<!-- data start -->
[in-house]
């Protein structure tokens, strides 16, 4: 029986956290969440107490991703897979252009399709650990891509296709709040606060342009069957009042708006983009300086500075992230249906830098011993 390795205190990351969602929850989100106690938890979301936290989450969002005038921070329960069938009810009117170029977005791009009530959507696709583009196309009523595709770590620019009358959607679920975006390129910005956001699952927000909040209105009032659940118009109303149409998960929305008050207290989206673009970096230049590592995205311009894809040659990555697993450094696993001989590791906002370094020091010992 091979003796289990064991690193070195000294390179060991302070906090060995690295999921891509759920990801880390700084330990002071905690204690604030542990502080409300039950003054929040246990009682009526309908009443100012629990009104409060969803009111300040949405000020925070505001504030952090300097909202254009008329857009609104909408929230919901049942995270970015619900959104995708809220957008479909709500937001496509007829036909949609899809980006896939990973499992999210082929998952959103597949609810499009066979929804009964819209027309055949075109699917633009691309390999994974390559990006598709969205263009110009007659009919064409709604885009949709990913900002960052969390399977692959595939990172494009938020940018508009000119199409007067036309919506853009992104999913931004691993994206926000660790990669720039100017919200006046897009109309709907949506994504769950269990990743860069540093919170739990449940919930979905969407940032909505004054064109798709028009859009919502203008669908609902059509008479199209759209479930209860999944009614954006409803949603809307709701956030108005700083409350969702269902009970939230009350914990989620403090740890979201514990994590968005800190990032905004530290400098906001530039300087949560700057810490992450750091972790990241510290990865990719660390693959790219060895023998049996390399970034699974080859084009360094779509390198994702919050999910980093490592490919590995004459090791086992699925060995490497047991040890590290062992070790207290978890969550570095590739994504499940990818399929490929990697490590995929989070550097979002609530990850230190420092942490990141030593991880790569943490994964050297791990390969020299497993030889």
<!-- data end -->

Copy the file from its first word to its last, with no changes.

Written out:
[in-house]
């Protein structure tokens, strides 16, 4: 029986956290969440107490991703897979252009399709650990891509296709709040606060342009069957009042708006983009300086500075992230249906830098011993 390795205190990351969602929850989100106690938890979301936290989450969002005038921070329960069938009810009117170029977005791009009530959507696709583009196309009523595709770590620019009358959607679920975006390129910005956001699952927000909040209105009032659940118009109303149409998960929305008050207290989206673009970096230049590592995205311009894809040659990555697993450094696993001989590791906002370094020091010992 091979003796289990064991690193070195000294390179060991302070906090060995690295999921891509759920990801880390700084330990002071905690204690604030542990502080409300039950003054929040246990009682009526309908009443100012629990009104409060969803009111300040949405000020925070505001504030952090300097909202254009008329857009609104909408929230919901049942995270970015619900959104995708809220957008479909709500937001496509007829036909949609899809980006896939990973499992999210082929998952959103597949609810499009066979929804009964819209027309055949075109699917633009691309390999994974390559990006598709969205263009110009007659009919064409709604885009949709990913900002960052969390399977692959595939990172494009938020940018508009000119199409007067036309919506853009992104999913931004691993994206926000660790990669720039100017919200006046897009109309709907949506994504769950269990990743860069540093919170739990449940919930979905969407940032909505004054064109798709028009859009919502203008669908609902059509008479199209759209479930209860999944009614954006409803949603809307709701956030108005700083409350969702269902009970939230009350914990989620403090740890979201514990994590968005800190990032905004530290400098906001530039300087949560700057810490992450750091972790990241510290990865990719660390693959790219060895023998049996390399970034699974080859084009360094779509390198994702919050999910980093490592490919590995004459090791086992699925060995490497047991040890590290062992070790207290978890969550570095590739994504499940990818399929490929990697490590995929989070550097979002609530990850230190420092942490990141030593991880790569943490994964050297791990390969020299497993030889």